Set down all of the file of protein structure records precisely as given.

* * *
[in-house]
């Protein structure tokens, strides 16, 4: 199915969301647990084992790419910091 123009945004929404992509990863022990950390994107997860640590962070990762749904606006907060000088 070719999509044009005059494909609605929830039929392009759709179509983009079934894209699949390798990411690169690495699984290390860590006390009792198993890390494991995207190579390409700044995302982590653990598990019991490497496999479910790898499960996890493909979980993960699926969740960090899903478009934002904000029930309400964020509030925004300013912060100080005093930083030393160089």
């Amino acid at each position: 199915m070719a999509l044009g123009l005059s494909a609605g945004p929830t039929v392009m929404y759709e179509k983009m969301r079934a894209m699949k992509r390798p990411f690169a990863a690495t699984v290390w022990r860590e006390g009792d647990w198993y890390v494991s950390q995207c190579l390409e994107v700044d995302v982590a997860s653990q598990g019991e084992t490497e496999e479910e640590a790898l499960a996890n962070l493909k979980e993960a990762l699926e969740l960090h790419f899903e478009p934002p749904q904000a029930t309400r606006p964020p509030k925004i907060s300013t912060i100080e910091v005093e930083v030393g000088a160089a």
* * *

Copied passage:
[in-house]
């Protein structure tokens, strides 16, 4: 199915969301647990084992790419910091 123009945004929404992509990863022990950390994107997860640590962070990762749904606006907060000088 070719999509044009005059494909609605929830039929392009759709179509983009079934894209699949390798990411690169690495699984290390860590006390009792198993890390494991995207190579390409700044995302982590653990598990019991490497496999479910790898499960996890493909979980993960699926969740960090899903478009934002904000029930309400964020509030925004300013912060100080005093930083030393160089």
């Amino acid at each position: 199915m070719a999509l044009g123009l005059s494909a609605g945004p929830t039929v392009m929404y759709e179509k983009m969301r079934a894209m699949k992509r390798p990411f690169a990863a690495t699984v290390w022990r860590e006390g009792d647990w198993y890390v494991s950390q995207c190579l390409e994107v700044d995302v982590a997860s653990q598990g019991e084992t490497e496999e479910e640590a790898l499960a996890n962070l493909k979980e993960a990762l699926e969740l960090h790419f899903e478009p934002p749904q904000a029930t309400r606006p964020p509030k925004i907060s300013t912060i100080e910091v005093e930083v030393g000088a160089a």